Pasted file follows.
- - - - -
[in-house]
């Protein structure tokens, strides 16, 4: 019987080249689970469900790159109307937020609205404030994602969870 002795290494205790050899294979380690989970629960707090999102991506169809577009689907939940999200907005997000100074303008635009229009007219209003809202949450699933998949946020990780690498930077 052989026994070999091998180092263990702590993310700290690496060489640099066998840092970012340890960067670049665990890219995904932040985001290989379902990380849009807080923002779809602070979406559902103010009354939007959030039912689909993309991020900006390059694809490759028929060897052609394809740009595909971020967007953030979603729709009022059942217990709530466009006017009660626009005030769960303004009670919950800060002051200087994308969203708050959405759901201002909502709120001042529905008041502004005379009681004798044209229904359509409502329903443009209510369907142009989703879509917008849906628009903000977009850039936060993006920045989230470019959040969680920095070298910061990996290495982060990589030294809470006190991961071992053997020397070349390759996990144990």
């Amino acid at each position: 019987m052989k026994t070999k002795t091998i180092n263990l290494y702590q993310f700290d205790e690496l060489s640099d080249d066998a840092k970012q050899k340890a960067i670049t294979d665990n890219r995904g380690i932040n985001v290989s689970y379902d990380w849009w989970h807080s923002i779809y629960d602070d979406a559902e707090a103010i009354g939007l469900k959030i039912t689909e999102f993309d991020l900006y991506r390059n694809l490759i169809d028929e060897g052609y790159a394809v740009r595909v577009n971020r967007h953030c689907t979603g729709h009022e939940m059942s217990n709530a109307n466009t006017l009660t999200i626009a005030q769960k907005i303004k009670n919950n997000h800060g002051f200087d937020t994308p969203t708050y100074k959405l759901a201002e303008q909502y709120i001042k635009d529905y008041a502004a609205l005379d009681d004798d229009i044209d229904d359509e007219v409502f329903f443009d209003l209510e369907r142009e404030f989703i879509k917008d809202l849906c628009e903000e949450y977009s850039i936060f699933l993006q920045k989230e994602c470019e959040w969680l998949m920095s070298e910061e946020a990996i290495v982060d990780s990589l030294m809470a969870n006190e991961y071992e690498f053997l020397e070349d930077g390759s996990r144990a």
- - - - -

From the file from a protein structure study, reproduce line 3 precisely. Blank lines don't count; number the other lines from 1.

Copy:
């Amino acid at each position: 019987m052989k026994t070999k002795t091998i180092n263990l290494y702590q993310f700290d205790e690496l060489s640099d080249d066998a840092k970012q050899k340890a960067i670049t294979d665990n890219r995904g380690i932040n985001v290989s689970y379902d990380w849009w989970h807080s923002i779809y629960d602070d979406a559902e707090a103010i009354g939007l469900k959030i039912t689909e999102f993309d991020l900006y991506r390059n694809l490759i169809d028929e060897g052609y790159a394809v740009r595909v577009n971020r967007h953030c689907t979603g729709h009022e939940m059942s217990n709530a109307n466009t006017l009660t999200i626009a005030q769960k907005i303004k009670n919950n997000h800060g002051f200087d937020t994308p969203t708050y100074k959405l759901a201002e303008q909502y709120i001042k635009d529905y008041a502004a609205l005379d009681d004798d229009i044209d229904d359509e007219v409502f329903f443009d209003l209510e369907r142009e404030f989703i879509k917008d809202l849906c628009e903000e949450y977009s850039i936060f699933l993006q920045k989230e994602c470019e959040w969680l998949m920095s070298e910061e946020a990996i290495v982060d990780s990589l030294m809470a969870n006190e991961y071992e690498f053997l020397e070349d930077g390759s996990r144990a």